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Randolph Town Center Associates, L.P. v. Township of Randolph Board of Adjustment

June 11, 1999


Before Judges A. A. Rodr¡guez, Bilder and Lefelt.

The opinion of the court was delivered by: Lefelt, J.A.D., t/a


Argued May 5, 1999

On appeal from Superior Court of New Jersey, Law Division, Morris County.

Randolph Joint Venture (Joint Venture) applied for a floor area ratio (FAR) variance, N.J.S.A. 40:55D-70 (d)(4); several (c) variances, N.J.S.A. 40:55D-70(c); and design waivers and site plan approval for the construction of a supermarket and bank on a 7.59 acre tract located in a commercial zone in Randolph Township, where both banks and supermarkets were permitted uses. Randolph Town Center Associates (Associates), a potential competitor of Joint Venture, owning property about 1/4 mile East of the proposed tract, opposed Joint Venture's application.

Following numerous hearings, which began on April 25, 1996 and extended over one year, the Randolph Township Board of Adjustment on September 11, 1997 adopted a detailed resolution approving Joint Venture's application. Associates then filed a complaint in lieu of prerogative writs which came before Judge Stanton who eventually issued a final judgment dismissing the complaint and upholding all of the Board's decisions granting the various variances, waivers and site plan. Associates appeals from Judge Stanton's judgment and claims the Board made various errors in approving the development. We reject all of Associates' claims and affirm.

We believe that of all the arguments Associates advanced, only its objection to the grant of the floor area ratio (FAR) variance requires additional Discussion. Associates contended that to satisfy the "special reasons" requirement, Joint Venture under Medici v. BPR Co., 107 N.J. 1 (1987), had to prove that the property was particularly suited to a higher than permitted FAR. We, like Judge Stanton, disagree with that contention. Accordingly we detail only those facts pertinent to the issue on which we write.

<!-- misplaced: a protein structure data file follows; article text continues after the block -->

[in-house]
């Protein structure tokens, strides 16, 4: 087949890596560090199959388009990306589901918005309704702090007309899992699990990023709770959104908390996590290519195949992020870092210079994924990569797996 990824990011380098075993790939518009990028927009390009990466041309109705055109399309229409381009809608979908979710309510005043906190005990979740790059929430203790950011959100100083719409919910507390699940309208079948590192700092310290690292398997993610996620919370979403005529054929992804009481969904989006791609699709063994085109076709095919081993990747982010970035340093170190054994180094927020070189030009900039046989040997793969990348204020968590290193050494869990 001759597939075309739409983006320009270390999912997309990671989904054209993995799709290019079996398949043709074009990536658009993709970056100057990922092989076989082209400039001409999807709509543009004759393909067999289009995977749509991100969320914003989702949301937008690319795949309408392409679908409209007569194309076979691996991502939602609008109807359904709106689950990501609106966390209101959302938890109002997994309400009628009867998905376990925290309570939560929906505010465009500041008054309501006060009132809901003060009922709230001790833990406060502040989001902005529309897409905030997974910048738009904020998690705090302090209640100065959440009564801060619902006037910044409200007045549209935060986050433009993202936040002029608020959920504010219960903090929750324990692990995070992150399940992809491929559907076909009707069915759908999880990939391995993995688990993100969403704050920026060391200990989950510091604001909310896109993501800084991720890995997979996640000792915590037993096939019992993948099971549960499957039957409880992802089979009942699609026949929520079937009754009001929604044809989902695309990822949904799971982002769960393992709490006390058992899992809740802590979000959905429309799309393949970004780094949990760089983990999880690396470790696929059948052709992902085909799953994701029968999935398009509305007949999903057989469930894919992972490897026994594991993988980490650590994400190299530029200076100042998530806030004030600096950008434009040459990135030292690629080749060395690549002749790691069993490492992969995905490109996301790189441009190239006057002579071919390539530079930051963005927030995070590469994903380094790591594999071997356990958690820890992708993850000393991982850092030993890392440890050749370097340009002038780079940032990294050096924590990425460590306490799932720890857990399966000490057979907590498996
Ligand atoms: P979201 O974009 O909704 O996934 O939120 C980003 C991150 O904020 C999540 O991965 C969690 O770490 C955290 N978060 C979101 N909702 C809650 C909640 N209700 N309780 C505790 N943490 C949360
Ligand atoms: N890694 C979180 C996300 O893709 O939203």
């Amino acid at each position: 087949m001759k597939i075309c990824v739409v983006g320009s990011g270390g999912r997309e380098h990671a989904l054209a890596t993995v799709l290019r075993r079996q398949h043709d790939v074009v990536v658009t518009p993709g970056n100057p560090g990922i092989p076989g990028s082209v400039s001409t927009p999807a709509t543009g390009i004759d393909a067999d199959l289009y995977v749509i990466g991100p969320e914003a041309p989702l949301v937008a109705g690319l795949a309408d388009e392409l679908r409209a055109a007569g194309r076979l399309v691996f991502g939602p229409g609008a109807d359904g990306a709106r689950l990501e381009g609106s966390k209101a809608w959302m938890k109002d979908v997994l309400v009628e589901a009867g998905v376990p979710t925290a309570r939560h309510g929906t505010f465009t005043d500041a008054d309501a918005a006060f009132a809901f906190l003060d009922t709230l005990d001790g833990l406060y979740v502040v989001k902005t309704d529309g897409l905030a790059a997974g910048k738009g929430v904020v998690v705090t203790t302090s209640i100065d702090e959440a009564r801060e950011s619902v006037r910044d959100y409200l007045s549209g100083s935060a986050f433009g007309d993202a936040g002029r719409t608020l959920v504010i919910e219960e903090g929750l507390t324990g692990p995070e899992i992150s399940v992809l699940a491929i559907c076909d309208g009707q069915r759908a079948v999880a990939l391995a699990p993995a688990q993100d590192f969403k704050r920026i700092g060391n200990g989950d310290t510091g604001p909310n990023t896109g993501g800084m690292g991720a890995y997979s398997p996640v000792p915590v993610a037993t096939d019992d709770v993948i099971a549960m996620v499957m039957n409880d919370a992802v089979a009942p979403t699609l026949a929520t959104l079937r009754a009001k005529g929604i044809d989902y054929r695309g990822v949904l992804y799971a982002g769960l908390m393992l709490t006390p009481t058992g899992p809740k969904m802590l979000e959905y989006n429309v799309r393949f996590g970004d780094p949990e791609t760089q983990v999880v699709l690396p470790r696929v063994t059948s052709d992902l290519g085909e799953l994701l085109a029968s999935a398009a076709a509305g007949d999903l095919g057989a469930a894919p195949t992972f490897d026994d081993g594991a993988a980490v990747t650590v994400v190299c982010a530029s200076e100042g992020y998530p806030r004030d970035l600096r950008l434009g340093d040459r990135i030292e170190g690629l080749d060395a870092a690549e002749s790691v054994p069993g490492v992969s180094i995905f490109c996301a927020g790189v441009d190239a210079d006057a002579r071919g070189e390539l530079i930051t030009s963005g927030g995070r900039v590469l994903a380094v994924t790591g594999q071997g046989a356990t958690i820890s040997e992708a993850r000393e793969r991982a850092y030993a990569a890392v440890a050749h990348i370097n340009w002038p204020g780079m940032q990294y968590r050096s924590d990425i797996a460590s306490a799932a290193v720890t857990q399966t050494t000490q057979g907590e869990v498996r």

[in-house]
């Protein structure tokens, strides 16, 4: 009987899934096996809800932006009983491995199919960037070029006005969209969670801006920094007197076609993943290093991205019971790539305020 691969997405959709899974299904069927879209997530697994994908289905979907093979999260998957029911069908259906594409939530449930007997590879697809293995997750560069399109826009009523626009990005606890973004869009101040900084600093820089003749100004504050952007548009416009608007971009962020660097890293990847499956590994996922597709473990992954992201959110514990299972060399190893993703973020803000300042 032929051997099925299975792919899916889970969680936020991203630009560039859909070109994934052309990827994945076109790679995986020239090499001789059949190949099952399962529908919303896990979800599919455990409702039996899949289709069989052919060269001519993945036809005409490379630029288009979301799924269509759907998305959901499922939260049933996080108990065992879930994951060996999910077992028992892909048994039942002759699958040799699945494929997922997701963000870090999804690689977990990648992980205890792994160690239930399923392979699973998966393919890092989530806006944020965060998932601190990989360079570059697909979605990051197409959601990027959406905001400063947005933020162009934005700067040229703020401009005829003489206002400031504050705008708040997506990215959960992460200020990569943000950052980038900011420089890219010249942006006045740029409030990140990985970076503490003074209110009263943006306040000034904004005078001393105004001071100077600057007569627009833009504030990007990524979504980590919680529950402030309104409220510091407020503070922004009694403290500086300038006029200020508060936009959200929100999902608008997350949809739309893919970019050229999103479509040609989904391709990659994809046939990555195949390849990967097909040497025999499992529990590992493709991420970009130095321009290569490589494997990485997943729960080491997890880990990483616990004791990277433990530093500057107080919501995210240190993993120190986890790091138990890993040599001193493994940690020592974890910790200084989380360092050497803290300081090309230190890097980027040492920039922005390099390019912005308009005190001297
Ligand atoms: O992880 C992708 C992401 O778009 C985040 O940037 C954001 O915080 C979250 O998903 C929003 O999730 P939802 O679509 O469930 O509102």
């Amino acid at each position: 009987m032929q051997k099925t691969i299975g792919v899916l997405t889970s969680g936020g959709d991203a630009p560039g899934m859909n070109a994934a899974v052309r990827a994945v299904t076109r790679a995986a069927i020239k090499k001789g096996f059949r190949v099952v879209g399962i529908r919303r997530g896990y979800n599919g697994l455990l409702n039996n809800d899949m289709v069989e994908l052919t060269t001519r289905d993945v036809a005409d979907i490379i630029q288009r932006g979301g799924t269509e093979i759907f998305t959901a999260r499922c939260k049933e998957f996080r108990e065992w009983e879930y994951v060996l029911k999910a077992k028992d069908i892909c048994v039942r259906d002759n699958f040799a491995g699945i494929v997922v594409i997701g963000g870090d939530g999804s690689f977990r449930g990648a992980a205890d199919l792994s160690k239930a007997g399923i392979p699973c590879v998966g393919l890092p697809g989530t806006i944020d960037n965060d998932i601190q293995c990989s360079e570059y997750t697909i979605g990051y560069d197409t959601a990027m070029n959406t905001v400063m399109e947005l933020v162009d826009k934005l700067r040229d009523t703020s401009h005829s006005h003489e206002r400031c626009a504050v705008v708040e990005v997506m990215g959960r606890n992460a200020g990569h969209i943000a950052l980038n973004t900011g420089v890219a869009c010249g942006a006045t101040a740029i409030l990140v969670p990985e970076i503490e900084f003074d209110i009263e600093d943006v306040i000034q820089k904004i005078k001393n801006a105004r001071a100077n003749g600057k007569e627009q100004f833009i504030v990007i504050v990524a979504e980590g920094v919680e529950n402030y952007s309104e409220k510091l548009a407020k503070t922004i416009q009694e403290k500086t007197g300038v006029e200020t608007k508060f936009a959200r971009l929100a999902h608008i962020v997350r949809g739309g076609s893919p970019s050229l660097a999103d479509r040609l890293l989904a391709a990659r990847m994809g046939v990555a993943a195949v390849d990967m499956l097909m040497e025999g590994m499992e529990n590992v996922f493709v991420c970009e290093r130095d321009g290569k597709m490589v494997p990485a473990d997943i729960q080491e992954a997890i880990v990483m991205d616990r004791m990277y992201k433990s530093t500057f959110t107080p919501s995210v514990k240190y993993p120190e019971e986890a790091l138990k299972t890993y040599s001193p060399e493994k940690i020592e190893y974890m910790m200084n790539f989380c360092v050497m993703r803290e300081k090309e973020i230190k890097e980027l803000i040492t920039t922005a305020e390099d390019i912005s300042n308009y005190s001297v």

The property consists of a trapezoid-shaped parcel located at the Northeast corner of Sussex Turnpike and Millbrook Avenue in Randolph Township. The proposed development, which was approved by the Board, was located in a B-1, Neighborhood Business District zone and was to contain a bank and a Grand Union supermarket. Under the Town Zoning Ordinance, banks and supermarkets were permitted uses in the B-1 zone. While the subject property was close to other properties located in zones which permit floor area ratios of .18 to .25, the B-1 zone does not permit a FAR in excess of .13.

Under the Municipal Land Use Law (MLUL), N.J.S.A. 40:55D-1 to - 129, FAR is calculated by taking the sum of the area of all floors of buildings or structures in square feet and dividing by the total area of the site in square feet. N.J.S.A. 40:55D-4. Thus, the FAR regulates the square feet of floors and not height. Therefore, under the FAR standard, a building could be built either on one level or multi-levels and contain the same number of square feet for FAR purposes. Essentially, the FAR measures the percentage of total floor area to the entire site.

The proposed Grand Union supermarket would have a floor area, as defined by State standards, of 45,281 square feet. The proposed bank contains an area of 2,700 square feet. According to the MLUL, N.J.S.A. 40:55D-4, the development would have a .142 FAR, and be .012 in excess of the Ordinance. Even if the bank were removed from the development, the supermarket alone would still require a FAR variance.

Under the Township Ordinance, which excludes floor area for stairwells, elevator shafts, mechanical rooms, janitor rooms and loading areas in calculating FAR, the development had a .133 FAR, and was .003 over the Ordinance FAR.

FAR restrictions, like restrictions on density, bulk or building size, are all commonly employed techniques for limiting the intensity of use of property. Commercial Realty and Resources Corp. v. First Atlantic Properties, 122 N.J. 546, 561 (1991). FAR standards are generally utilized to regulate commercial uses, whereas density restrictions, which limit the number of dwelling units per acre, achieve the same effect for residential development. William M. Cox, New Jersey Zoning and Land Use Administration Sec. 7-7.1 at 181 (1999).

Variances from either FAR restrictions or limits on density are governed by subsection (d) of N.J.S.A. 40:55D-70 because they can pose a greater threat to the zone plan and public good than other dimensional controls, which are regulated by subsection (c). Commercial Realty, supra, 122 N.J. at 562-63.

The application for a FAR variance, therefore, is governed by N.J.S.A. 40:55D-70(d)(4), which authorizes a variance for "an increase in the permitted floor area ratio as defined [by N.J.S.A. 40:55D-4]" upon a showing of special reasons (the positive requirement) and provided that the variance can be granted "without substantial detriment to the public good and will not substantially ...

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